Sodexho Marriott Services Inc., the nation's largest food and facilities manager for hospitals, schools and businesses, said third-quarter earnings jumped 22 percent, driven by double-digit growth in operating profits in its health care and corporate divisions.
The profit growth would have been greater were it not for declines in profits in the schools and university divisions, the company said.
For the three months that ended June 2, net income rose to $20.6 million, or 32 cents per share, meeting expectations. That compared with net income of $16.9 million, or 27 cents a share, in the third quarter a year earlier, the Gaithersburg-based company reported yesterday.
After adjusting for a one-time, after-tax charge of $1.9 million, related to the former chief executive's resignation in May 1999, earnings per share rose 7 percent.
Revenue in the quarter grew 5 percent to $1.22 billion. The company attributed the sales growth to new business added in fiscal year 1999, growth of existing business and sales to new clients in the current fiscal year.
Divisions serving schools, health facilities and a combination of divisions operating in Canada led the quarter's sales, with increases ranging from 8 percent to 10 percent.
"We feel good about our quarter," John Bush, chief financial officer, said yesterday. "It was the second quarter in a row that we met expectations. We look forward to establishing a trend to meet or exceed expectations."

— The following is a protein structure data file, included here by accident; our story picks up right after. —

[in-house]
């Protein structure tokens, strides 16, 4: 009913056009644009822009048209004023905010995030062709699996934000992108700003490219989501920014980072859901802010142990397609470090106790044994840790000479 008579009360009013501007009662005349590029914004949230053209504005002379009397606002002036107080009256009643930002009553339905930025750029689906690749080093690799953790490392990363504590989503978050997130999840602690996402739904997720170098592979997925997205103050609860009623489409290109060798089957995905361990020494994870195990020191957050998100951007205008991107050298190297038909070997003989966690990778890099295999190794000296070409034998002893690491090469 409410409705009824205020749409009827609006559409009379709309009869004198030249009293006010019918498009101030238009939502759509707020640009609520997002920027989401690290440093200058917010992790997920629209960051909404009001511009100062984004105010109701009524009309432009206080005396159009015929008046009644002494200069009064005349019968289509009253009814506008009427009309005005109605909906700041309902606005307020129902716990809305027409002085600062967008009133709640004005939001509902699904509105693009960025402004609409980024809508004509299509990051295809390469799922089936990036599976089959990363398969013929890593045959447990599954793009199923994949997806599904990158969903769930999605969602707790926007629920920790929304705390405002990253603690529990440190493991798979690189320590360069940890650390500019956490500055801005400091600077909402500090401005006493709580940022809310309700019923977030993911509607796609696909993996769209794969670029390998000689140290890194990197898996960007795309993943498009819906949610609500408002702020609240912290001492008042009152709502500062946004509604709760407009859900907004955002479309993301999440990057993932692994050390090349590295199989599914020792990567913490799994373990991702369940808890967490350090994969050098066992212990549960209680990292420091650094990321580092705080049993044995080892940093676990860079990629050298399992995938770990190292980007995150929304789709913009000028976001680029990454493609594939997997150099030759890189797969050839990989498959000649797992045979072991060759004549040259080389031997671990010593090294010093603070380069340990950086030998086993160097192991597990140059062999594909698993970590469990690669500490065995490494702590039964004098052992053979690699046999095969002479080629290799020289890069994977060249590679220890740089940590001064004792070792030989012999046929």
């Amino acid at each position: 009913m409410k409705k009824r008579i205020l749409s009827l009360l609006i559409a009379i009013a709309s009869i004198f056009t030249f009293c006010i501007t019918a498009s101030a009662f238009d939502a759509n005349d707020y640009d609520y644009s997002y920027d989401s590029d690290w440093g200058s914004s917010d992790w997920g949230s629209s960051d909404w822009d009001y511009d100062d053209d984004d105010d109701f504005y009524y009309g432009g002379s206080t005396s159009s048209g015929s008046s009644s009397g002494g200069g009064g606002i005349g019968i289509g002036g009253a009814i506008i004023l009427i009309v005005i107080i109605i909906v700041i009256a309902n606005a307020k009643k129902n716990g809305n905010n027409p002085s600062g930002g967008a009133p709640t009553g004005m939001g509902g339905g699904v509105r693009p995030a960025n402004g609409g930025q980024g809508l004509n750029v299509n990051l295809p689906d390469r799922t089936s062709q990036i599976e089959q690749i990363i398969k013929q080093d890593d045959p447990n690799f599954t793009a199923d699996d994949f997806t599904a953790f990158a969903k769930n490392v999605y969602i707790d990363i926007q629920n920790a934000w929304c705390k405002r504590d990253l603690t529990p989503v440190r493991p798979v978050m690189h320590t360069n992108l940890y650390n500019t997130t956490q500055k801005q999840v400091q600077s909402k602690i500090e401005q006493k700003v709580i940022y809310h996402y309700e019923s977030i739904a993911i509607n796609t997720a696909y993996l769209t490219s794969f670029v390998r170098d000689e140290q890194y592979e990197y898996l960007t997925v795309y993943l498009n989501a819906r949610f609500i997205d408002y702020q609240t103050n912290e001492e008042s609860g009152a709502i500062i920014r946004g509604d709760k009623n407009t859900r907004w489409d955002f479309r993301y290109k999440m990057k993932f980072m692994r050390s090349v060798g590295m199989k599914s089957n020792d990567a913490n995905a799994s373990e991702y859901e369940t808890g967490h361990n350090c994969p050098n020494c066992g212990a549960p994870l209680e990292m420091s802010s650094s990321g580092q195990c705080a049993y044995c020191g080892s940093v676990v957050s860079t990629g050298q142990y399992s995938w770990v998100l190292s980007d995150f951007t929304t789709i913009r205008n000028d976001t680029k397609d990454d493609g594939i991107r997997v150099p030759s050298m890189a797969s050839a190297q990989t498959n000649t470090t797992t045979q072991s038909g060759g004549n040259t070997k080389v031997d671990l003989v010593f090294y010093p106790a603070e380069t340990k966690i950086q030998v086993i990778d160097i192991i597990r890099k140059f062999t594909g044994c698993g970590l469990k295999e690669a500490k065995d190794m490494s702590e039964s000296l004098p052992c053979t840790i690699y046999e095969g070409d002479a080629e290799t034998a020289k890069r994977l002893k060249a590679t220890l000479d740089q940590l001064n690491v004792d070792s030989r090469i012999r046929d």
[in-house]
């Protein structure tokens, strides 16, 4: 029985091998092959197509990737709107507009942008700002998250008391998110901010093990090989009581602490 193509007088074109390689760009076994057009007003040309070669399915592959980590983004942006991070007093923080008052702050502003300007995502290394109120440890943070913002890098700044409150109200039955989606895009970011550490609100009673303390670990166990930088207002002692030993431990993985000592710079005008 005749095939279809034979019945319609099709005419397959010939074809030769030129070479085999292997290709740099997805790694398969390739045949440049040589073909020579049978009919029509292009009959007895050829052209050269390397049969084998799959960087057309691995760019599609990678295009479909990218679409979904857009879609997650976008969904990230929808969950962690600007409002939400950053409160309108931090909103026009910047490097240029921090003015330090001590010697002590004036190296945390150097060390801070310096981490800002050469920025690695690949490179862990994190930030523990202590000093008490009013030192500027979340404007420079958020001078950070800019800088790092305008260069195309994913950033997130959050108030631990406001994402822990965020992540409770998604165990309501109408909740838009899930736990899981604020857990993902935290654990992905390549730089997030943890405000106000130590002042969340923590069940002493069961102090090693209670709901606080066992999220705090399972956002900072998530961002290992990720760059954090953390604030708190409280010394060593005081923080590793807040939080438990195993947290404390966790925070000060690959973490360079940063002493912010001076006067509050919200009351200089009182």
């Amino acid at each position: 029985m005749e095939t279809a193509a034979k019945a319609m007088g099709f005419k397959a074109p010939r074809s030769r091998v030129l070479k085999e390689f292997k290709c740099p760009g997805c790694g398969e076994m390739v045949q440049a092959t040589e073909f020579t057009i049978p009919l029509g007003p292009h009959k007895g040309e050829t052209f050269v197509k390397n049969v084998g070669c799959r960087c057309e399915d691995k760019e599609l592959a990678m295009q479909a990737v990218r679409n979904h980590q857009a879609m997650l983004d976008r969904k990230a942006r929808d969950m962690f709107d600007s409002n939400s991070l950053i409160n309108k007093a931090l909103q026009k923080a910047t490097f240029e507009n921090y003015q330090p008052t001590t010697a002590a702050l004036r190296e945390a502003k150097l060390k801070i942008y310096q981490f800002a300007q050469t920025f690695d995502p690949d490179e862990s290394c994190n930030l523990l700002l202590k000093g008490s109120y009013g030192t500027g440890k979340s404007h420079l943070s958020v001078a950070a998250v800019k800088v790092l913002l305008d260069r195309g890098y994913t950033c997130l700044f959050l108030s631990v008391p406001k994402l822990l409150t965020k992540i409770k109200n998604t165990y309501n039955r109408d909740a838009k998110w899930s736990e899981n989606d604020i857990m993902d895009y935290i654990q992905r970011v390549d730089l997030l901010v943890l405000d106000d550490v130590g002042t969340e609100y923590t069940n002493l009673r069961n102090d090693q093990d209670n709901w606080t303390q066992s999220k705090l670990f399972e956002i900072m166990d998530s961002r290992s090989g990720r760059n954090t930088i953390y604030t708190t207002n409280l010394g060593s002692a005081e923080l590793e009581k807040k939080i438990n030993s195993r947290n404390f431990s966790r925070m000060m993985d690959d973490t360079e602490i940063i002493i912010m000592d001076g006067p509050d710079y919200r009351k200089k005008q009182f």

The declining profits in the school and university divisions had to do with a shift in academic calendars that meant fewer meal plan days in the quarter than during the corresponding period last year, said Michel Landel, president and chief executive. New accounts also underperformed, he said, because of costs associated with opening and staffing new facilities.
"We have had some issues in new sales, where operational efficiencies haven't taken effect as quickly as we expected them to," Bush said. "Those are all correctable issues."
The company also said its profit growth in the first three quarters has been limited by higher labor costs. "The labor market is getting very competitive, and that is driving up some of our labor," Bush said. "We're using internal tools to drive operating efficiencies, to overcome that upward bias in labor costs."